In 2015 my good friend Kashef approached me with a question. If I wanted to create a cover image for his new collection of poems called Question Marks? The idea for the cover was to show a multitude of question marks from different languages and cultures in all shapes and colors. This prompted me to look into the history of the actual question mark as we know it. There are many stories, and one of them goes that it originated from Latin. Punctuation first became needed when Latin spread all over Europe (and later also the rest of the world) along with religious texts. Their readers needed to know where various semantical parts began and ended as well as to interpret them correctly. So it started from the word qvaestio, meaning question. This word was reportedly abbreviated in the Middle Ages by scholars as just qo. Eventually, a capital “Q” was written over the “o”, and it formed one letter. ?

The use of our language tells us how we think. Is there a language without questions? Is there a culture that looks different towards the use of questioning, and resolving, things? The philosopher Peter Carruthers has argued that there is a type of inner, explicitly linguistic thinking that allows us to bring our own thoughts into conscious awareness. We may be able to think without language, but language lets us know that we are thinking.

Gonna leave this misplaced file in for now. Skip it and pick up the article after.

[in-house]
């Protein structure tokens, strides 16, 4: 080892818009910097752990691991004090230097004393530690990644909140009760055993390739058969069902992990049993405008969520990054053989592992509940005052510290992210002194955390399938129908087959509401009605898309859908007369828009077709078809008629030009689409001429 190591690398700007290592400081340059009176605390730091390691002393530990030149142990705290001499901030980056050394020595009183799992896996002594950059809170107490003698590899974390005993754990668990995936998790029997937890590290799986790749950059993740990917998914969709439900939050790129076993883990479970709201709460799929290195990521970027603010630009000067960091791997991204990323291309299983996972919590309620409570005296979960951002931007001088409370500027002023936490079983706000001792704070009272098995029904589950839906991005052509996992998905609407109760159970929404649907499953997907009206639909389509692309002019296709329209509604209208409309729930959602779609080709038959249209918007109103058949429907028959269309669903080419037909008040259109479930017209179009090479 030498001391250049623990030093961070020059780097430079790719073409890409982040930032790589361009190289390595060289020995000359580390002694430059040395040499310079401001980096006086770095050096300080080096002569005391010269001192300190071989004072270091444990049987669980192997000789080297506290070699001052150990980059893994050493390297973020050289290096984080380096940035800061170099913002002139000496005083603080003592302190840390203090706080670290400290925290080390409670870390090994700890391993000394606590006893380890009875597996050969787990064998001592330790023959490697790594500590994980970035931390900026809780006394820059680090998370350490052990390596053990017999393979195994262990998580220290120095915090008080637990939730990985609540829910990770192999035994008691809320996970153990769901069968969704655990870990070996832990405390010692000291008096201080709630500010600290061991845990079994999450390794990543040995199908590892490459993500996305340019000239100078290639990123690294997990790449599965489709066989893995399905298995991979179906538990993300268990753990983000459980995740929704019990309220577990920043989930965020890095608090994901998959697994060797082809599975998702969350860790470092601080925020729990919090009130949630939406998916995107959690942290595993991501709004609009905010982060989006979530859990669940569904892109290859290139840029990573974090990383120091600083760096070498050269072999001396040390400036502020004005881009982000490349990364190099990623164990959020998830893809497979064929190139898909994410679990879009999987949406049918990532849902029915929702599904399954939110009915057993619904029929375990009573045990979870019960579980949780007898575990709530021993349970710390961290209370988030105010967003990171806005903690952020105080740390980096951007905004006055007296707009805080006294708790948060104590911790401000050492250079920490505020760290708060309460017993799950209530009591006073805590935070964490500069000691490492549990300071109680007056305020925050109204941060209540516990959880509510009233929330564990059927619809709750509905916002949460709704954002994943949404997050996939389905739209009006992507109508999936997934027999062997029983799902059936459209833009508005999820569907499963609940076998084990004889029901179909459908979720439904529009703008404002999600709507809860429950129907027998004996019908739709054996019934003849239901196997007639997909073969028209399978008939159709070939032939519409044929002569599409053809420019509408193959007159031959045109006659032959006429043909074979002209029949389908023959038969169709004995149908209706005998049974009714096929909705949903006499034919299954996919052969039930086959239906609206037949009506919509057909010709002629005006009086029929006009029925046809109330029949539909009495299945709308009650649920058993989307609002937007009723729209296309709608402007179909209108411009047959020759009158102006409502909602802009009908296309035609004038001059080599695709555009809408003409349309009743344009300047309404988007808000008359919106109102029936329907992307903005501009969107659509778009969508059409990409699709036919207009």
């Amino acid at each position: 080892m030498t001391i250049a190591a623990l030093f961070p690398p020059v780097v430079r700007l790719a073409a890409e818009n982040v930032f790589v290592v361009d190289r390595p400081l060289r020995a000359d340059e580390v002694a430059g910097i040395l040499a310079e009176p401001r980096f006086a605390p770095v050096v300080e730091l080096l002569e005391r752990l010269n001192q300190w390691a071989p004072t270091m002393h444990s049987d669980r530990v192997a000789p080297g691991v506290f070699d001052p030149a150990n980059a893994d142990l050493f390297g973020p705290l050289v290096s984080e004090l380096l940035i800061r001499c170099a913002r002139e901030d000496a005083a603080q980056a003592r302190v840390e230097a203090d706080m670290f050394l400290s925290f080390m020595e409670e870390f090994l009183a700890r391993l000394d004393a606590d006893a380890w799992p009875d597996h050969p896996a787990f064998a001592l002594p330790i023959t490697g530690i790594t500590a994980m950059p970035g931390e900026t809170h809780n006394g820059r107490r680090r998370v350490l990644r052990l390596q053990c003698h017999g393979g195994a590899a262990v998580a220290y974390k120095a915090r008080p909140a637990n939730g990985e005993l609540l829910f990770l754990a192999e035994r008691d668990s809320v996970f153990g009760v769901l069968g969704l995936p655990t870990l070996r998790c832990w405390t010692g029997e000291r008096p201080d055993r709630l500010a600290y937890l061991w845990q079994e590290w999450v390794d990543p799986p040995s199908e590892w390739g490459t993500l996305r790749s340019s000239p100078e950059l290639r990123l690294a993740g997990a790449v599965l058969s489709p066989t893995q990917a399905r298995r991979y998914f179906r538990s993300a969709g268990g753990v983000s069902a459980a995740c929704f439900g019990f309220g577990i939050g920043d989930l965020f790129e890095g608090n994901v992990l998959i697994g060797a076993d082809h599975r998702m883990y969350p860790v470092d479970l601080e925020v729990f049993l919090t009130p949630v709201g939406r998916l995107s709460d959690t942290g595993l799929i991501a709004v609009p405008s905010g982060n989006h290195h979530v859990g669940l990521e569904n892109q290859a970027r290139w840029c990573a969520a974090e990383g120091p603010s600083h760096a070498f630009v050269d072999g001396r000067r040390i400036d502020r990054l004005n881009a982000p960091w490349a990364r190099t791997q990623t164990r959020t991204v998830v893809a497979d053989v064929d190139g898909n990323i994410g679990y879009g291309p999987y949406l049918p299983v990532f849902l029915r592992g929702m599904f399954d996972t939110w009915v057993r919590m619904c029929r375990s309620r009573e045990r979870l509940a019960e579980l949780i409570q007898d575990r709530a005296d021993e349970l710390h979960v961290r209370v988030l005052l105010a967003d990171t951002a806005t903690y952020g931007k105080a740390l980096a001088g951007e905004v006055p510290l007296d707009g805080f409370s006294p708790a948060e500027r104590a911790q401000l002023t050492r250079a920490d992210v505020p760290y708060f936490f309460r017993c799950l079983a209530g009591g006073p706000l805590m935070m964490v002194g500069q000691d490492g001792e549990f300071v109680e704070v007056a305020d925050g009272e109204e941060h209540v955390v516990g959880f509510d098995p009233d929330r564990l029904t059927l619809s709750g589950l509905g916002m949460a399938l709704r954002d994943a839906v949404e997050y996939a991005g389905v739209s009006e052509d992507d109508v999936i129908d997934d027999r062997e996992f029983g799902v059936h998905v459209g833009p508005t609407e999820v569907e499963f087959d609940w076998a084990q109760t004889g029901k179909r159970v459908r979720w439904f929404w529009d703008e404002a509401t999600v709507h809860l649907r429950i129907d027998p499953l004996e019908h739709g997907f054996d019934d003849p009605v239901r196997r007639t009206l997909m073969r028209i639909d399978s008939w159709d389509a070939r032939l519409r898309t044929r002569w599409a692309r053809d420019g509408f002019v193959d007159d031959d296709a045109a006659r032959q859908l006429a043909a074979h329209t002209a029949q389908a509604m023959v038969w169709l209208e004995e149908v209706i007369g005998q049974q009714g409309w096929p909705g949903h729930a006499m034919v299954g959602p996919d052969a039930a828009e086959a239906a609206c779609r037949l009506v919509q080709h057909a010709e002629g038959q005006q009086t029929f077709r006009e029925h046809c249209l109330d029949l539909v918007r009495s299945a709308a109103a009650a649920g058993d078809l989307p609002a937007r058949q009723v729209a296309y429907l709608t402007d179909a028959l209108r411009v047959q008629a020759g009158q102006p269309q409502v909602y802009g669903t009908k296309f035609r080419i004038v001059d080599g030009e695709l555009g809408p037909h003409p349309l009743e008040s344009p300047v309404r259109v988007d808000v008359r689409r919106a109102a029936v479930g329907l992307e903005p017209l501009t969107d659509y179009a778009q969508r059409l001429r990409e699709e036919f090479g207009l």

Who looks out with my eyes? What is the soul? I cannot stop asking. If I could taste one sip of an answer, I could break out of this prison of drunks!


Kashef is an Iranian/Pakistani Marketing manager in real life, but also an avid writer and poet that has published several books. When I first met him, as a total stranger, in Abu Dhabi somewhere around 2007, we had a spontaneous conversation that lasted at least 4 hours.

The cover illustration is based on a loose hand drawing in mixed media of a group of question marks, digitalized and afterwards reconstructed within Photoshop. This way you could say that it stays more ‘human’. The ‘hand-of-the-artist’, otherwise also called ‘imperfection’, is still visible and provides an extra value to the design.

Like many of you out there
I need to explore
I need to feel
I need to sense
I need to know
I need to seek
I seek a riveting yet rational reason.
I seek a profound yet purified truth.
I seek a luring yet logical answer.
I seek a boisterous yet believing reality.

Kashef Javeed